The California Public Utilities Commission placed the Pacific Gas and Electric Company into the first step of an enhanced oversight and enforcement process this week based on the utility provider’s failure to sufficiently prioritize clearing vegetation on its highest-risk power lines as part of its wildfire mitigation work in 2020.
As part of the process, PG&E is ordered to make corrective actions to ensure it improves its safety performance.
The actions were taken following the findings in an audit report issued by the CPUC’s Wildfire Safety Division, which found that PG&E failed to clear hazardous vegetation from power lines that posed the highest wildfire risks in 2020, based on the company’s own risk rankings. Instead, PG&E logged the majority of its compliance work on lower-risk power lines.
PG&E must now submit to the CPUC a corrective action plan and progress reports every 90 days. The corrective action plan is intended to create a path to help ensure that the company prioritizes its enhanced vegetation management based on wildfire risk throughout its electric system in 2021.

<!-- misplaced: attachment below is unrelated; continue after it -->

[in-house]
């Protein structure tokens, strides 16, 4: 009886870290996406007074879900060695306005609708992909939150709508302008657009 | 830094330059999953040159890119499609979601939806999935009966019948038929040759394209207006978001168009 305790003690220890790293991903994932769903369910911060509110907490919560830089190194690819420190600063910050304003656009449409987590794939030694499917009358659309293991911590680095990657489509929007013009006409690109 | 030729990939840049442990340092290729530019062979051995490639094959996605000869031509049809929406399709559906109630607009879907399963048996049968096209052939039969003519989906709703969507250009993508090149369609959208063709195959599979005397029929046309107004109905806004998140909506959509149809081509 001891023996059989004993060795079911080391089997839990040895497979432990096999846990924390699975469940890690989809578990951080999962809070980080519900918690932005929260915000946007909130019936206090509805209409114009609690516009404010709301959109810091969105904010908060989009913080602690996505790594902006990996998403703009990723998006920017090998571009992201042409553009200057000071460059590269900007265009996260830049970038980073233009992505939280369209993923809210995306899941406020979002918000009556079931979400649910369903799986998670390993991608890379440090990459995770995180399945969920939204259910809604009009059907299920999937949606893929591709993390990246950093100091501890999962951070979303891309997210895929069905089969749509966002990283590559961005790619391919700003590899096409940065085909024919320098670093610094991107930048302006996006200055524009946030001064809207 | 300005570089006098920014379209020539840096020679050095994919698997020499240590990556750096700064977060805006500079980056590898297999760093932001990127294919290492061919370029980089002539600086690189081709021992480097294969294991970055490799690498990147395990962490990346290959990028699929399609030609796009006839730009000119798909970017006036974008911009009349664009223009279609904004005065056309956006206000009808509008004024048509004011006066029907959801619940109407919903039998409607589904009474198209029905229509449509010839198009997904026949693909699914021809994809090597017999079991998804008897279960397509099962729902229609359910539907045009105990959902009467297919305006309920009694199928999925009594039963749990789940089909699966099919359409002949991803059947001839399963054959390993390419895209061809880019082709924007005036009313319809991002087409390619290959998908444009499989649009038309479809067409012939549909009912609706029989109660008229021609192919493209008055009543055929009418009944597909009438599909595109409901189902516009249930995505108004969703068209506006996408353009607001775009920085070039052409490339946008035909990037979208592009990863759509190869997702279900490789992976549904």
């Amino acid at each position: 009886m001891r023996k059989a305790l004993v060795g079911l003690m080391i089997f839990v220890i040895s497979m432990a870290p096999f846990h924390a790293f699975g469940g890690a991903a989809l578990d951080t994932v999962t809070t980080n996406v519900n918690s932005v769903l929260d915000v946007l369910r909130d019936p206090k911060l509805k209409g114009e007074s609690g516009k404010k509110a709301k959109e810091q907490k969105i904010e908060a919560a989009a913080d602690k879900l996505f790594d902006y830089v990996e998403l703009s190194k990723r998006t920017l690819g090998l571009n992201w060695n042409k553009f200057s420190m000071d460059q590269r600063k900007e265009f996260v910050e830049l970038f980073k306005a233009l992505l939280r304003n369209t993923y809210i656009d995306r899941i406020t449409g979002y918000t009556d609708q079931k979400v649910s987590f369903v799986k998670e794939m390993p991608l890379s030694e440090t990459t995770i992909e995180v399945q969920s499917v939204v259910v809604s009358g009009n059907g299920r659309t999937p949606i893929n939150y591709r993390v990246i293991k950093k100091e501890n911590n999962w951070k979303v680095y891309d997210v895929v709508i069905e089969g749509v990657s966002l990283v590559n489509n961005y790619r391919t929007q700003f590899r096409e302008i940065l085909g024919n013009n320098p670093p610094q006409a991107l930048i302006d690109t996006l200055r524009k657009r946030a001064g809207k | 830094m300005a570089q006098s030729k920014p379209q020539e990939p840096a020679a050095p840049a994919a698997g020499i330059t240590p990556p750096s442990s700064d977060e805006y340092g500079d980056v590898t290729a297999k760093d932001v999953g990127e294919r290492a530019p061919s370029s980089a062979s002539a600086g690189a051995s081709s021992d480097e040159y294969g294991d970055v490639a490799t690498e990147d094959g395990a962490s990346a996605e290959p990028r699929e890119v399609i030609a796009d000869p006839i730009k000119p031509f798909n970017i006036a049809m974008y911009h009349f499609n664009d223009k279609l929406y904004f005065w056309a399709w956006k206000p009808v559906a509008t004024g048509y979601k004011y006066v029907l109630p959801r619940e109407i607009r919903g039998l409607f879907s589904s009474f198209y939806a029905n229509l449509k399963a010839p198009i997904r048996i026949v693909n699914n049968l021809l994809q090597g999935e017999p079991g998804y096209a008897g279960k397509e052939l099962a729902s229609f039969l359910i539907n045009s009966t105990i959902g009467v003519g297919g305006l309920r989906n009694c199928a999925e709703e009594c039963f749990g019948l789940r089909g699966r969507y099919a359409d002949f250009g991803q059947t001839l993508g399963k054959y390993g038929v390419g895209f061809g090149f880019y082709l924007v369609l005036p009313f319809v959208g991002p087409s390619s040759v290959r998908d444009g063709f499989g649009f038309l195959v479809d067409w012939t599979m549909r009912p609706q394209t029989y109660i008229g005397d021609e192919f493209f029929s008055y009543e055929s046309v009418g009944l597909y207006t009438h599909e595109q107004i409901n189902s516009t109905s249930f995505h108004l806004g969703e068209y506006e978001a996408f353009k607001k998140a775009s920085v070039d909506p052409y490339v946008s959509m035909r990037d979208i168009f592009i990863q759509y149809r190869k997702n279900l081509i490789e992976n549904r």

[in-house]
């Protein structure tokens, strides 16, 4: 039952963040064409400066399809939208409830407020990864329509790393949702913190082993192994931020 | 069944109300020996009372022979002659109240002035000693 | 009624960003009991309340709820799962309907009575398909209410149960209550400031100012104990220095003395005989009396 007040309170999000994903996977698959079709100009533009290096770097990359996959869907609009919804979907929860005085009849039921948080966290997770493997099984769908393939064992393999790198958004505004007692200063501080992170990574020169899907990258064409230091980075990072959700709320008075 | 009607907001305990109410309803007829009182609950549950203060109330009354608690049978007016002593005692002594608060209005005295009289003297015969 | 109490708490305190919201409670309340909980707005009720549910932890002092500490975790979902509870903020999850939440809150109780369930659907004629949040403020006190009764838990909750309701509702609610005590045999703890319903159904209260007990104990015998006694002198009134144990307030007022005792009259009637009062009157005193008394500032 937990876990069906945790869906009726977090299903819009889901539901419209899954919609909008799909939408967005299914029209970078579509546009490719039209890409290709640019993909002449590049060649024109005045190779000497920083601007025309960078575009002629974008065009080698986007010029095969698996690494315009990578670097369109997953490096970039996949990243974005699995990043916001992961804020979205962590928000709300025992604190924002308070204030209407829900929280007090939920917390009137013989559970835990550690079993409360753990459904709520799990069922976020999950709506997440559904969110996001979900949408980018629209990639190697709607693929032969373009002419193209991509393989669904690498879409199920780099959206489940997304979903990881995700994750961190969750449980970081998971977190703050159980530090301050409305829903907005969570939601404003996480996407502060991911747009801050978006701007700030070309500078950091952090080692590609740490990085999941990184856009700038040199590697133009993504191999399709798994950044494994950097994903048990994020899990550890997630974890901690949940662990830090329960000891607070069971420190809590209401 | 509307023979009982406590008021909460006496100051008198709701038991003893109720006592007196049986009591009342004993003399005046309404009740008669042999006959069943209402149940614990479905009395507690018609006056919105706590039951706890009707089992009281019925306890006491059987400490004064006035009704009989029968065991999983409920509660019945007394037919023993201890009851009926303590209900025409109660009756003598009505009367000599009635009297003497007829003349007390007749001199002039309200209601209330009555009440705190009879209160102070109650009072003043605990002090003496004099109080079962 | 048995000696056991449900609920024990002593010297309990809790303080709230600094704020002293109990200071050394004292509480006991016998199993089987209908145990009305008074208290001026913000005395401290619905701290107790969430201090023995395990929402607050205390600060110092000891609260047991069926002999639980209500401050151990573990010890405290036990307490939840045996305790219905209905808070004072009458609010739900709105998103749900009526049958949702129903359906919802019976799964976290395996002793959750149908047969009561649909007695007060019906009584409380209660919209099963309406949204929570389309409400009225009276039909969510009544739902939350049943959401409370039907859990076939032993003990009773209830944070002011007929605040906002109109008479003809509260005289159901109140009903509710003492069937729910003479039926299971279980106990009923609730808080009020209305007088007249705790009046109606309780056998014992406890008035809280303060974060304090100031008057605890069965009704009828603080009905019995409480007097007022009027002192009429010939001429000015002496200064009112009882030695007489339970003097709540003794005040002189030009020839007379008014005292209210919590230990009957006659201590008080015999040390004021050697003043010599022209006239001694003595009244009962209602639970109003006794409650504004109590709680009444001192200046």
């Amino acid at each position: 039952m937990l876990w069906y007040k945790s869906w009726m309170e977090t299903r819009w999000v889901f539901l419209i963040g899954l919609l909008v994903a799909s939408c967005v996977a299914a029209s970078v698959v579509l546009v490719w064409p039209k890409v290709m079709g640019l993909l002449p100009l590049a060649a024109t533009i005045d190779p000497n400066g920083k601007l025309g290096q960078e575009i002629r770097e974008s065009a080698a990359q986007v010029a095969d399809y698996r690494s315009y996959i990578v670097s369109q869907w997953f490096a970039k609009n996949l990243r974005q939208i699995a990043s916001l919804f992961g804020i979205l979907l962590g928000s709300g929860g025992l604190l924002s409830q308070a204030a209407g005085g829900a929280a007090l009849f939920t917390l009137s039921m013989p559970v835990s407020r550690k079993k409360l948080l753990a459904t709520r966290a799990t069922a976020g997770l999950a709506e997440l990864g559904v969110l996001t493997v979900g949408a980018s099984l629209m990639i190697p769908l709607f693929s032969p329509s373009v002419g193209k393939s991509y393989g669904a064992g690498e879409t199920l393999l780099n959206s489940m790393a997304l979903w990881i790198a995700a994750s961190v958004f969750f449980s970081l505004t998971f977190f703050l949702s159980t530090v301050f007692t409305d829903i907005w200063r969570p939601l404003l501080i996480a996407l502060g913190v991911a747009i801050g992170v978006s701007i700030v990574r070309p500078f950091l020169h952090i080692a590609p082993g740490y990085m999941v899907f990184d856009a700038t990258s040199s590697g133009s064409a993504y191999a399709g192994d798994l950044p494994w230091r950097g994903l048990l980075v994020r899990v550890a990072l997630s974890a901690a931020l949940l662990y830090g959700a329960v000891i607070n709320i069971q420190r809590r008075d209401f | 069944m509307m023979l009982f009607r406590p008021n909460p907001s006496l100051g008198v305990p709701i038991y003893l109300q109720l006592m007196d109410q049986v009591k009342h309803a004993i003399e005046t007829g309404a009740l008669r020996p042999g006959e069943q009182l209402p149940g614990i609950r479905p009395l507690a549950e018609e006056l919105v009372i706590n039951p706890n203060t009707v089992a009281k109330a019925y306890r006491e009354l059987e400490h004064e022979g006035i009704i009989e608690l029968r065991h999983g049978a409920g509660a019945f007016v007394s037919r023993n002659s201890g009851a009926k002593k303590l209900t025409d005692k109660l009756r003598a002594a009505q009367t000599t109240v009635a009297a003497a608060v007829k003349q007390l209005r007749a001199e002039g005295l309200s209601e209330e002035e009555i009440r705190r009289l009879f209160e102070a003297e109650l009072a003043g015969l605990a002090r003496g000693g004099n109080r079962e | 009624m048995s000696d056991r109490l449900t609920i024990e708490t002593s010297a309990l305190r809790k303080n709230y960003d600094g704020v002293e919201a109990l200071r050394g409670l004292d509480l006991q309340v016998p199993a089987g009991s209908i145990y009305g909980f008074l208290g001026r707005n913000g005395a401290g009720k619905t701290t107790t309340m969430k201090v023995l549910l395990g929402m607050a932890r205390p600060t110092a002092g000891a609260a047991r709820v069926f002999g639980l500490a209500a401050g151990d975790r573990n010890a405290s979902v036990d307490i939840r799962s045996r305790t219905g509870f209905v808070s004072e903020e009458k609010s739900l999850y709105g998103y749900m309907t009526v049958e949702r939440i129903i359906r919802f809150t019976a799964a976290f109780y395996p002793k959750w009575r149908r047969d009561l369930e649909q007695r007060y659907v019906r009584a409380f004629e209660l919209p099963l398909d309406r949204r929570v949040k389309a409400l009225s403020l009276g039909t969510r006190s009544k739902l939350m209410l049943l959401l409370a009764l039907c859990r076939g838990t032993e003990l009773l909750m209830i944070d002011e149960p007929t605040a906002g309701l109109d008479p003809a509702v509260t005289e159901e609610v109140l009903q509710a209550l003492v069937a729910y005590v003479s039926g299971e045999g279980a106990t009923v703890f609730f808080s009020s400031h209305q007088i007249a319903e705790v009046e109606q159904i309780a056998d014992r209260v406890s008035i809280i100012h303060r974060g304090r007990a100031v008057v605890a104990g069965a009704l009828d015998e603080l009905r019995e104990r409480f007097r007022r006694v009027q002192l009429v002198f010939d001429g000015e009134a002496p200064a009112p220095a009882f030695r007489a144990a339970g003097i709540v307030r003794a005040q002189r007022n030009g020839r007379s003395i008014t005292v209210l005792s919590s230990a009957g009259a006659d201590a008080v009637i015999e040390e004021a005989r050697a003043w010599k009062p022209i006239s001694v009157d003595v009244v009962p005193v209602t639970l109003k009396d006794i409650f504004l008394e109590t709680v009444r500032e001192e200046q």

If the company demonstrates it is prioritizing high-risk lines, it could potentially be removed from the enhanced oversight process. If it doesn’t, the CPUC may pursue advancing the utility in the process — there are six steps that are triggered by specific findings or events.
The process was imposed by the CPUC as a condition of approving PG&E’s plan for existing bankruptcy in May 2020 and provides a clear roadmap for how the CPUC closely monitors the company’s performance in delivering safe, reliable, affordable, clean energy.